S104 0 9 5 K '090 Fig. 24  Probability of detection vs S/NO for 'A 102 to 10.8 with a= 9 dB and
_:0.80 'N
0.70 O"O~bO
05004003C
0.20
01020 24 28 32 36 40 44 48 52
S/N (5B)

NRL REPORT 6796 17
Q9499 N
0.9995 ,9d
0L999  ý
0.995  03
2099
098
Fig. 25  Probability of detection vs S/N for 100.8 0'siPFA =10.2 to 10 8 with a 9 dB and N 3 00.9
0.80
S0.70CC 0.60
0 0.50
0.40
0.30
o 20
0,10LIs 20 24 28 32 S6 40 44
S/N (dB)
0.9999rIN 10
0.9990998
0.995
6098
0 Fig. 26  Probability of detection vsS/N for0 90 PFA 10.2 to 108 with a = 9 dB and N 10
080 %,Ao a30 70 1006 C 6
8 060 1(L 050
040
030
0 20
010 I I  I 10 12 16 20 24 28 32 Se
S/N WO)
0,9999 T7
0,9995  d0.9990.998
099
S09
I 095
Fig. 27  Probability of detection ve S/N for 1ý 090 C" 0"PFA 10.2 to 10'g with a 9 dB and N 30 104
0 80 10Y
10
060
0.50
040
050
0.20
0104 8 1? '6 20 24 28
SN/(40)

18 S.F. GEORGE
09999 7
09995 PFA* 106
0999 0"9d8
0998 
0 995
099
S098
i 095
S090
S080 N.30 NI0 N:3 NI0O70
o060
0.40
0.,300.20 ,
i2 1r ?0 24 28 32 36 40 44 48
S/N (dA)
Fig. ?8  Probability of detection vs S/Nfor N = 1, 3, 10, and 30 with a = 9 dB andPFA = 106
ACKNOWLEDGMENT
The author expresses his appreciation to G. V. Trunk of the Radar Analysis Staff forhis many valuable discussions during the course of this work and Jon David Wilson of theRadar Analysis Staff for his helpfulness in the programming.
REFERENCES
1. Findlay, A.M., "SeaClutter Measurement by RadarReturn Sampling," NRL Report6661, Feb. 12, 1968
2. Miner, R.Y., "Review of ASW Radar Sea Clutter," TRW Systems Doc. 7234:1:001(Confidential Report, Unclassified Title), Feb. 8, 1966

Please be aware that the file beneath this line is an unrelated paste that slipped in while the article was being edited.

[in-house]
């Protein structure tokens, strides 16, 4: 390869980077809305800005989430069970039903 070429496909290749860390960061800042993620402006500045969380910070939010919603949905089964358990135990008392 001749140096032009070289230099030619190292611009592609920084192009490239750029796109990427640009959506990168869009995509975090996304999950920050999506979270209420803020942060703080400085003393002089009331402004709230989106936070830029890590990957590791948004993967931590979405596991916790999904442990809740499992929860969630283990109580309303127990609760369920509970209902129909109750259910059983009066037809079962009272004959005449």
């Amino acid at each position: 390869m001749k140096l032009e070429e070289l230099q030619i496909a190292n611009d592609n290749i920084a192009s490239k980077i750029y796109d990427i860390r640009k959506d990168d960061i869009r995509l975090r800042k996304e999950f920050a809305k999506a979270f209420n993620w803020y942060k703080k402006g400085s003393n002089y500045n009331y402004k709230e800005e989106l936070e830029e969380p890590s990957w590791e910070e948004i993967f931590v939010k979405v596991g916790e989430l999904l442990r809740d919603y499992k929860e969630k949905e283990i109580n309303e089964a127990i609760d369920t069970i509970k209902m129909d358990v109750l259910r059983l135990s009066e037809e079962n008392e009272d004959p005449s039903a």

3. Ballard, A.H., "Detection of Radar Signals in LogNormal SeaClutter," TRW SystemsDoc. 74258509TO000, May 31, 1966
4. Fenton, L.F., "The Sum of LogNormal Probability Distributions in Scatter Tranmmission Systems," IRE Trans. on Comm. Systems CS8, 5767, Mar. 1960
5. Skolnik, M.I., "Introduction to Radar Systems," New York:McGrawHill, 1962

Securitv Classification
DOCUMENT CONTROL DATA R & D(Serrity IagsitiCatioI o. titlo, body of oabstrurt aInld ndexing ainnotatiomn nost be entered wh.n the overall report is classitied)
I ORIGINATING ACTIVITY (Corporate author) 21. REPORT SECURITY CLASSIFICATION
Naval Research Laboratory Unclassified
Washington, D.C. 20390 2b. GROUP
3 REPORT TITLE
THE DETECTION OF NONFLUCTUATING TARGETS IN LOGNORMAL CLUTTER
4A UESCRIPTIVE NOTES (Type of report and inclusive dales)
A final report on one phase of the problem5. AU THOR(SI (First neme. middle initial, last name)
Samuel F. George
6. REPORT DATE 7a. TOTAL NO, OF PAGES T 37. NO. OF REF 5
October 4, 1968 22] 5B0. CONTRACT OR GRANT NO. 9.. ORIGINATOR'S REPORT NUMBERIS)
b NO. OJECTNO NRL Report 6796
c. 9b. OTHER REPORT NO(S) (Any other numbers that may be aesignedthis report)
d.
10. DISTRIBUTION STATEMENT
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1I. SUPPLEMENTARY NOTES 12. SPONSORING MILITARY ACTIVITYDepartment of the NavyNaval Research Laboratory
__ _ _ _Washington, D.C. 2039013. AVITR AC T
Measurements of sea clutter using highresolution radar indicate that thecluttercrosssection returns follow a lognormal probability density function moreclosely than the usually assumed Rayleigh law. This report develops the theory forthe detection of a steady signal in lognormal clutter by first using a single pulseand then by using the sum of N pulses integrated noncoherently. Plots of the probability denoity of the envelope of the signal plus clutter show the function to bebimodal, an unexpected result. Curves are presented for the threshold bias, normalized to the median clutter voltage, versus the probability of false alarm for severalvalues of the standard deviation a, and for various values of 4. Probablility of detection curves are presented for a = 3, 6, and 9 dB, for N = 1, 3, 10, and .0 pulses, andfor false alarm probabilities from 102 to 108. The ratio of signal to median clutterrequired for derection increases markedly as a increases because of the highlyskewed clutter density.
DD ... 1473 (PAGE 1) 19"S/N 010 •1.07.6 01 Security Classification

Security Classification14 KEY WOROS LINK A LINK S LINK C
ROLE W' ROLE WT ROL E W:
Highresolution radarSea clutterSignal detectionLognormal distributionsMathematical analysisProbability distributionsRadar targets
DDNORMl.,4 7 3 (BACK)(PAGF 2) S0